The OSCE seeks to more than double the number of the international observers monitoring the contact line between Nagorno Karabakh and Azerbaijan, Special Representative of the OSCE Chairperson-in-Office for the South Caucasus, Ambassador Günther Bächler has said.
According to him, a non-paper on a structured negotiation process for the settlement of the conflict has been created in 2014 but hasn't been used since.
"It’s interesting that for the Nagorno Karabakh conflict we have some principles about final status on the table, but no real negotiation architecture. There is always a kind of urgency communicated by both sides to do something about implementing those visions and principles, and this leads to escalation and flaring up of fighting," he said.
"...After the 2016 April violence the little bit of confidence that was there is now challenged, too. The recent meeting of the presidents of Armenia and of Azerbaijan in Geneva is of course important and to some extent encouraging. However, just a bilateral meeting of the presidents will not automatically establish a process of negotiation."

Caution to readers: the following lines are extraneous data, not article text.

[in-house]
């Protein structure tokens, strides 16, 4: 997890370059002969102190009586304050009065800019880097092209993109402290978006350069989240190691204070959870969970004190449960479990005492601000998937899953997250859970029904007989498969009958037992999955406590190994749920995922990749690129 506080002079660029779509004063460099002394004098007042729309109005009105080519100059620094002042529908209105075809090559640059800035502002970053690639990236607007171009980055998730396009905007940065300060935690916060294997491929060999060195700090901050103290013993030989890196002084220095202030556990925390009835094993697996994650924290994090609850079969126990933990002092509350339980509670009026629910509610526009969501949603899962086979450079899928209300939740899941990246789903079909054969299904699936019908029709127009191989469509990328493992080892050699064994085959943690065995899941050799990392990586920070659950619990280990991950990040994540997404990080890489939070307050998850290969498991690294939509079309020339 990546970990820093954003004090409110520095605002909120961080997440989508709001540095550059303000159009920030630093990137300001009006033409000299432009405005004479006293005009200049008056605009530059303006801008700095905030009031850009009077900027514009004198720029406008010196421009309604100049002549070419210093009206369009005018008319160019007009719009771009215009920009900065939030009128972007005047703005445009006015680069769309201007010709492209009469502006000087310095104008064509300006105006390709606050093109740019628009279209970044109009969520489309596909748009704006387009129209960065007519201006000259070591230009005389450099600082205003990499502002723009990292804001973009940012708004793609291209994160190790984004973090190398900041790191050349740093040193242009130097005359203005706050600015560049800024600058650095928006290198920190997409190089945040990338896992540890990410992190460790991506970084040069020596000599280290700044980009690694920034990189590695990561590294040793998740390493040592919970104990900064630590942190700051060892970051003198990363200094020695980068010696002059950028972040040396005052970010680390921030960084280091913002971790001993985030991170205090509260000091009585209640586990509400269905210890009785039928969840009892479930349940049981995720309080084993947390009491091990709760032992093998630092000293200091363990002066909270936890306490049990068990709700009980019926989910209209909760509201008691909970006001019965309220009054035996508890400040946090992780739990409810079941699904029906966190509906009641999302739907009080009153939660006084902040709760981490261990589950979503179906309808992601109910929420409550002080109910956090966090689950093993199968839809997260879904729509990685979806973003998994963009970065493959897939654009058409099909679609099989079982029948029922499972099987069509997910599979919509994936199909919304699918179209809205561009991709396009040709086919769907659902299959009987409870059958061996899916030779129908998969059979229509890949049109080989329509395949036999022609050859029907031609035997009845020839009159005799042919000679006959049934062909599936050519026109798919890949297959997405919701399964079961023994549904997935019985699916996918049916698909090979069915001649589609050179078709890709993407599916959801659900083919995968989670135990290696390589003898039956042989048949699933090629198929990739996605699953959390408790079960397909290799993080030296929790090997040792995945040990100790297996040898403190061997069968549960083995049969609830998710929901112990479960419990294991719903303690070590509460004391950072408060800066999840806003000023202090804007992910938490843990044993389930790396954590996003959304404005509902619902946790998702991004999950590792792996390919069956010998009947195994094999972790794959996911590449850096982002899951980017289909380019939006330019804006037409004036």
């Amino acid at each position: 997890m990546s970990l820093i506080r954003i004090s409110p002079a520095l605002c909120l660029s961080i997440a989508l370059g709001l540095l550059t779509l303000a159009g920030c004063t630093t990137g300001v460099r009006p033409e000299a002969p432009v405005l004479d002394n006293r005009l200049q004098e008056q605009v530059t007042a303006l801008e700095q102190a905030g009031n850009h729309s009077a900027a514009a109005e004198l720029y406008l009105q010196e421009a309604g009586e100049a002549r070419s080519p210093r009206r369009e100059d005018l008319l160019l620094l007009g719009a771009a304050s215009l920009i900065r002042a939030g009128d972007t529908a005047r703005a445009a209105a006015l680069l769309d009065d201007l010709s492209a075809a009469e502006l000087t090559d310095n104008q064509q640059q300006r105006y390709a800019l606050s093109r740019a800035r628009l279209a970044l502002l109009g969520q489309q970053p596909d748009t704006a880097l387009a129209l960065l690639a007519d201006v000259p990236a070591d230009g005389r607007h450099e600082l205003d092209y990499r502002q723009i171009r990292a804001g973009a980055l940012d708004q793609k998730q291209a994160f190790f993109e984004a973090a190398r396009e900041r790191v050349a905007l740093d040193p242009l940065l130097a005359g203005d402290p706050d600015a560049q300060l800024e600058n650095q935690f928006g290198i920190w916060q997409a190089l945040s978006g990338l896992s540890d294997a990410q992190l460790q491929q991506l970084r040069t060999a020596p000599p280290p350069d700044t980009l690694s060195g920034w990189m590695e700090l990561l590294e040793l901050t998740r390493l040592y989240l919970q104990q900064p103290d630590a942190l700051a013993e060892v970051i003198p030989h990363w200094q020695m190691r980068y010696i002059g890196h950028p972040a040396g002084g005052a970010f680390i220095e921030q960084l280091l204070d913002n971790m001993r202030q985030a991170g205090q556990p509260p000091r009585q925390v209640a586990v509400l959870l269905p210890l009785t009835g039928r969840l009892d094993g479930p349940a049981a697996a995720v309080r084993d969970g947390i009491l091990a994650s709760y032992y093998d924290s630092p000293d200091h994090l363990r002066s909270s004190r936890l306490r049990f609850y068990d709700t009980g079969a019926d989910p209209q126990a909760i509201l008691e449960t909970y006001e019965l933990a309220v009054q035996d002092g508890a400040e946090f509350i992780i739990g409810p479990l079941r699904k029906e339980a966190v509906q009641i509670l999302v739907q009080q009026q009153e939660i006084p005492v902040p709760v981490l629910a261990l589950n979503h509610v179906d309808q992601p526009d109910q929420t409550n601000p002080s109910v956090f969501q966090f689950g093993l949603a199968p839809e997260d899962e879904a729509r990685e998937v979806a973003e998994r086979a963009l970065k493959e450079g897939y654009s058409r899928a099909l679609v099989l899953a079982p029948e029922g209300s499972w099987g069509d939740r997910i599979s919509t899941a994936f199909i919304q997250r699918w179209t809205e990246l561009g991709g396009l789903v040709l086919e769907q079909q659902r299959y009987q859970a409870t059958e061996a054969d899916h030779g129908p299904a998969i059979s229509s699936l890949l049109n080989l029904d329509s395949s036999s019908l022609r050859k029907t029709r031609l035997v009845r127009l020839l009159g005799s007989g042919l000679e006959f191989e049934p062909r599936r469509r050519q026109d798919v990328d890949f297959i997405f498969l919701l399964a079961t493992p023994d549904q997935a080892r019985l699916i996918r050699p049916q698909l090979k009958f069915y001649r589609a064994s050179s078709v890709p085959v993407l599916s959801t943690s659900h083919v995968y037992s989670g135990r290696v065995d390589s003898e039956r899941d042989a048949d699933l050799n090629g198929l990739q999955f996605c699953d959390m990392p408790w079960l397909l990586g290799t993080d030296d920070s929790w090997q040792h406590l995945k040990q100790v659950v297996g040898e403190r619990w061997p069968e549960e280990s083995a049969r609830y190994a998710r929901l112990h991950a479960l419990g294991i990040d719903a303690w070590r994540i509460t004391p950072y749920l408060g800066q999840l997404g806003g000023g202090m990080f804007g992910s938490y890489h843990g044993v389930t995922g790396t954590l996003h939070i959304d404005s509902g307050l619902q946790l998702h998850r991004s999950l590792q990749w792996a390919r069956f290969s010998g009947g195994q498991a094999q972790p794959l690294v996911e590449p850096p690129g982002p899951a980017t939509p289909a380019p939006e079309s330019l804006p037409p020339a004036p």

"The 2014 OSCE Swiss Chairmanship developed a non-paper on a structured negotiation process with all elements and details of a full-fledged negotiation process; we have presented it repeatedly to succeeding Chairmanships and all the people involved, and maybe one day they will use it. Also, last year, under the German OSCE Chairmanship, we spent quite some time, first of all to develop the idea of strengthening the monitoring mission of the Personal Representative of the Chairperson-in-Office on the Conflict Dealt with by the OSCE Minsk Conference. There was agreement between the presidents in St. Petersburg, but it has not yet been implemented. It is a very small mission monitoring the line of contact and state border of Armenia and Azerbaijan; we speak about an increase from six to thirteen international staff. The Austrian Chairmanship has further developed this concept and recently there has been some movement in this question, so the perspectives for an implementation in 2018 appear realistic. At the same time we also drafted a non-paper on a mechanism for investigating ceasefire violations, another confidence-building measure that has yet to be implemented.